Last week, Michael Dunn, who barely played all season, started in Bitonio's spot and played well before suffering a season-ending calf injury. He was replaced by Blake Hance, who had just been signed off the New York Jets' practice squad and first met Browns quarterback Baker Mayfield in the locker room before the game at Heinz Field.

      While Bitonio's return is a welcome development, the Browns have another worry as All-Pro right tackle Jack Conklin is questionable for Sunday's game with a hamstring issue. He was limited in practice Friday, and Stefanski said it's too early to know if he'll play.

      Kendall Lamm came in when Conklin got hurt last week.

      “He's been a good player for us,” Stefanski said of Conklin. "Obviously, you want to go into the game with the full complement of your players. We will see how it shakes out.”


      More AP NFL: and

      Tight games this weekend, with one upset projected
      By BARRY WILNER, AP Pro Football Writer | 

      Aaron, meet Aaron. And Aaron.

      Aaron Donald, the unanimous All-Pro defensive tackle who owns a couple of Defensive Player of the Year awards, certainly hopes to meet fellow All-Pro Aaron Rodgers on Saturday — in the Packers' backfield. Donald hopes to put the star quarterback on the ground a few times, too.

      Same for when Green Bay running back Aaron Jones comes in the vicinity of the Los Angeles Rams' dynamic D-lineman.

      For the Rams to have a strong chance of advancing to the NFC championship game, they need Donald and the top-rated defense he anchors to, well, sink the Pack.

      “He’s a special, special player,” Rodgers says. “Obviously a first-ballot Hall of Famer. Impact player every single year, a guy that you have to game-plan for, have to be aware of where he’s at at all times, and just one of those special talents that we haven’t seen a whole lot of in this game in the history of the game. A lot of credit to him, the way he takes care of himself, his motor and he’s somebody that you gotta be worried about.”

      Naturally, the Rams should be worried about Rodgers and a four-pronged offense featuring the versatile Jones, All-Pro receiver Davante Adams in the midst of a career season, and breakout tight end Robert Tonyan. The LA offense also hasn't been special. Jared Goff will start at quarterback with John Wolford inactive one week after incurring a neck injury against Seattle.

      Los Angeles is a 7 1-2-point underdog at Green Bay. With about 6,500 fans in attendance, the home-field advantage will be less than it is normally, but frigid Lambeau for a team from SoCal? It will be close, but ...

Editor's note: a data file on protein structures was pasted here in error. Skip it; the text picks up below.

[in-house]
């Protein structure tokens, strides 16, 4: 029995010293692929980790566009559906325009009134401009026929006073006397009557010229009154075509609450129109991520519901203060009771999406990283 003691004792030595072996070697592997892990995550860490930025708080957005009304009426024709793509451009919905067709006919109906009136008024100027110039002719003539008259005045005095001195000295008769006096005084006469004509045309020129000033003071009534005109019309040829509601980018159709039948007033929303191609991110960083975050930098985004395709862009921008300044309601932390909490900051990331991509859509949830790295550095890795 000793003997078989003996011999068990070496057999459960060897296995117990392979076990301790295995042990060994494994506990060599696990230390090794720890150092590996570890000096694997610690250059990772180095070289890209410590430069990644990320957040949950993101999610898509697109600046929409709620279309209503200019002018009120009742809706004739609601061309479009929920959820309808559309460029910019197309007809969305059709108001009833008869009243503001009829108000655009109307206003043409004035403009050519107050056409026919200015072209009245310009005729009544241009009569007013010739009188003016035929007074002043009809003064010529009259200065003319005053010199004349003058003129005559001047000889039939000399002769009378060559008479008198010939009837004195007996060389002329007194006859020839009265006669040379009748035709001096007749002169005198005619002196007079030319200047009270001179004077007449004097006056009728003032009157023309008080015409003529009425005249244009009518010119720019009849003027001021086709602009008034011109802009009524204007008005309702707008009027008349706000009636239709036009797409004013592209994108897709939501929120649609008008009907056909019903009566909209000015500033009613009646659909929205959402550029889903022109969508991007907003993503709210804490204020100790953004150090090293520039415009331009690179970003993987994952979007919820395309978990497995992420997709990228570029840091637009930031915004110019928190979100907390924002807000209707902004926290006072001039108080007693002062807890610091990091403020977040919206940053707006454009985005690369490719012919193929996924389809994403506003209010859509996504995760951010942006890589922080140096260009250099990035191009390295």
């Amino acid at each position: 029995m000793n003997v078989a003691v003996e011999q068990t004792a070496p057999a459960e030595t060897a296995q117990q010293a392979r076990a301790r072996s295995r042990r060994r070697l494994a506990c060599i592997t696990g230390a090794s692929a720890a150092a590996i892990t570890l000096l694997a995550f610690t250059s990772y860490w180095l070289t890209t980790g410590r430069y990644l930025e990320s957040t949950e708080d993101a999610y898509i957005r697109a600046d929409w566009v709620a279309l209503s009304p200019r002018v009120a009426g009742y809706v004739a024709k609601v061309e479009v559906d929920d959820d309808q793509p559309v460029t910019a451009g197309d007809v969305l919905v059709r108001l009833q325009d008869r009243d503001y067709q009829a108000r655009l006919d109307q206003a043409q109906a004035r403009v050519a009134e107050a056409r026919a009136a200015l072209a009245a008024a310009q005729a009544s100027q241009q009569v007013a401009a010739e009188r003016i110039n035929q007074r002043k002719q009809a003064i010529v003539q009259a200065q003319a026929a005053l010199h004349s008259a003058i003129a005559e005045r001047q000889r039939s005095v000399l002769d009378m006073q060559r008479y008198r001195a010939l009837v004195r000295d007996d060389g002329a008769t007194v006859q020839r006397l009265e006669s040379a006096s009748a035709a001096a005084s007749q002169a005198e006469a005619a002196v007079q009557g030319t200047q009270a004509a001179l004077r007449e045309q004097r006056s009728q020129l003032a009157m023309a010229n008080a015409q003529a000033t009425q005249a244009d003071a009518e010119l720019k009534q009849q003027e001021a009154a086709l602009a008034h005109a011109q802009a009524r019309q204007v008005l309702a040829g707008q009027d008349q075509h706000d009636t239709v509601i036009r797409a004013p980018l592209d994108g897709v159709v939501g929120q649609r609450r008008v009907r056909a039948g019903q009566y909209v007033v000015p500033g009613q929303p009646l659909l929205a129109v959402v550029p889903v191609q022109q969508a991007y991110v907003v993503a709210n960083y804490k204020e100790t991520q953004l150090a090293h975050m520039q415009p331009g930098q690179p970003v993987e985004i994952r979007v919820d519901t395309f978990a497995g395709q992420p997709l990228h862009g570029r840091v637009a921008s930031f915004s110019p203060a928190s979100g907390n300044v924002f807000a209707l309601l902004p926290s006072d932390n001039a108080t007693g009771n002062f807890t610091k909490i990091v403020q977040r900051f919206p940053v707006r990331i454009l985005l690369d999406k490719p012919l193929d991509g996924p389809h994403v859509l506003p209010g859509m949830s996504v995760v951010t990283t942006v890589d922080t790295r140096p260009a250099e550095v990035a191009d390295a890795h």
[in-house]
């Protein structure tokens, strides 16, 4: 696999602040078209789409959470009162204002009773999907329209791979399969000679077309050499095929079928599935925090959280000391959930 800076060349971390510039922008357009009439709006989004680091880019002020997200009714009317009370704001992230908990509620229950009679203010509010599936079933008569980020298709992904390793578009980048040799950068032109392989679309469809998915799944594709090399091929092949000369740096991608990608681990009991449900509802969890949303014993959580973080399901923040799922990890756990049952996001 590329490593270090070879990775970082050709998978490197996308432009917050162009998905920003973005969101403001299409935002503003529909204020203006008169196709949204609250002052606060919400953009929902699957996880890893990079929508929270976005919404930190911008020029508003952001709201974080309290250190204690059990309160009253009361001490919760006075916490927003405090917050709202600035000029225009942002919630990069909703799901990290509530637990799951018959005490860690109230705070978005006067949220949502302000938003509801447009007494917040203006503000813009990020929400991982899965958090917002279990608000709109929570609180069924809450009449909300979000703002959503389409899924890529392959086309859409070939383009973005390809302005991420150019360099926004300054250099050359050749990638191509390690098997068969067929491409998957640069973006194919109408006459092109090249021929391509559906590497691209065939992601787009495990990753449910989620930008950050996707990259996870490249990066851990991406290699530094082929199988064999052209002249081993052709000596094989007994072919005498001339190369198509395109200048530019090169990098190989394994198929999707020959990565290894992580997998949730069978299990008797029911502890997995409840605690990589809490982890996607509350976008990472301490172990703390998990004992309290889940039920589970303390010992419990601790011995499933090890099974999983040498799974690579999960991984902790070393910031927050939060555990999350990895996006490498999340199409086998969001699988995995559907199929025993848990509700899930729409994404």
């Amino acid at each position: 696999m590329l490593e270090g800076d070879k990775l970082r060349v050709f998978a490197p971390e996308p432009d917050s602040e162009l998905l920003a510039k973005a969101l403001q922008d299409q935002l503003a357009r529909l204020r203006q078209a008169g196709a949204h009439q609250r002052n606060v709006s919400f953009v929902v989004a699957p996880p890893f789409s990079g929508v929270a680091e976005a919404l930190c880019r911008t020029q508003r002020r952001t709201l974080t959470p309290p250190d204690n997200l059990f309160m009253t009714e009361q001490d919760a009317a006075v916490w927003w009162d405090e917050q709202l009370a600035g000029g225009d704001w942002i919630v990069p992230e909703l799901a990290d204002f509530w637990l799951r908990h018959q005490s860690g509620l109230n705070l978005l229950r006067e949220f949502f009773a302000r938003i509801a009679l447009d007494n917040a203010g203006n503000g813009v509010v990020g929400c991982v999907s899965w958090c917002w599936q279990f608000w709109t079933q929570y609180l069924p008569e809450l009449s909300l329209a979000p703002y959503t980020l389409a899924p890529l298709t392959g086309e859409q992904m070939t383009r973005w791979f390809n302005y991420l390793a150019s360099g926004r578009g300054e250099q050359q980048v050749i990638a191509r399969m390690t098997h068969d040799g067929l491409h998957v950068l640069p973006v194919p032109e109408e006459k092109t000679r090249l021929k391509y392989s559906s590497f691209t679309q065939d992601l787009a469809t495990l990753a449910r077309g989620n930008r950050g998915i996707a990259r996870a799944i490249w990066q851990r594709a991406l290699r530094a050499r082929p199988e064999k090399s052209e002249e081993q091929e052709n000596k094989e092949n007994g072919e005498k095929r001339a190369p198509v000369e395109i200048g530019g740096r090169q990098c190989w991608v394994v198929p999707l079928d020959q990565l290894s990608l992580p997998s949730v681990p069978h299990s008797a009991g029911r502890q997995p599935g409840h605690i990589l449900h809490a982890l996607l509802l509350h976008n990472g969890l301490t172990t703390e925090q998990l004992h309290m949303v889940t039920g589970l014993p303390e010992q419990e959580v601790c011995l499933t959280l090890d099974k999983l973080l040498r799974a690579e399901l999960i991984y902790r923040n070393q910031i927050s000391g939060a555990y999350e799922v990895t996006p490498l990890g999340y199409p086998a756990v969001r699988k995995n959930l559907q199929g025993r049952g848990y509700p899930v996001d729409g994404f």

PACKERS, 23-19

      KNOCKOUT POOL: For those with all options open, go with KANSAS CITY. But don't expect a rout.

      Baltimore (plus 3 1-2) at Buffalo, Saturday

      John Harbaugh has a pretty amazing NFL record: eight road playoff victories. He snapped a tie with Hall of Famer Tom Landry and Tom Coughlin when the Ravens won at Tennessee.

      This is a much bigger challenge. Buffalo has won seven straight, has a far better defense than the Titans, and a more dangerous passing attack. The Bills' win against Indianapolis was tight, but also had to be a huge confidence boost for a franchise that last advanced in the playoffs in 1995.

      Of course, the performance by Lamar Jackson in his first postseason win after two defeats, and Baltimore's defense shutting down 2,000-yard rusher Derrick Henry, bodes well for the Ravens.

      Just not quite well enough.

      BUFFALO, 26-24

      Cleveland (plus 10) at Kansas City, Sunday

      Another team with a swell of confidence has to be the Browns. That they mauled the self-destructing Steelers should be taken into account, but that offense was impressive, and the defense was a takeaway machine.

      One trouble for Cleveland is that the D showed some real vulnerability after building the big lead at Pittsburgh. Sure, the Browns were able to get conservative, but don't try that against Patrick Mahomes and the reigning champions.

      KC has been idle since the regular-season finale, when several important regulars were rested. So rustiness is a consideration. Losing probably isn't, but this spread is too wide.

      BEST BET: CHIEFS, 30-24

      Tampa Bay (plus 3 1-2) at New Orleans, Sunday

      Old-timers day at the Superdome. Tom Brady and Drew Brees are a collective 85 years old. They also are headed to Canton five years after they retire — if they ever do — and will take lots of records with them.

      The Saints won both meetings between these NFC South rivals during the regular season. The team that swept the regular-season series has won 14 of the previous 22 matchups. And New Orleans was the previous team in such a situation, achieving the sweep by beating Carolina 31-26 in the wild-card round after sweeping the Panthers in the 2017 regular season.

      We don't have to pick an upset, but we're not going against TB12.



      2020 RECORD

      Last Week: Straight up: 3-3. Against spread: 5-1

      Season: Straight up: 172-88-1. Against spread: 129-114-8

      Best Bet: Straight up: 13-5. Against spread: 9-9

      Upset Special: Straight up: 7-10. Against spread: 7-8-2


      AP Sports Writer Steve Megargee contributed.


      More AP NFL: and

      Meyer believes Jacksonville 'is the place' he can win in NFL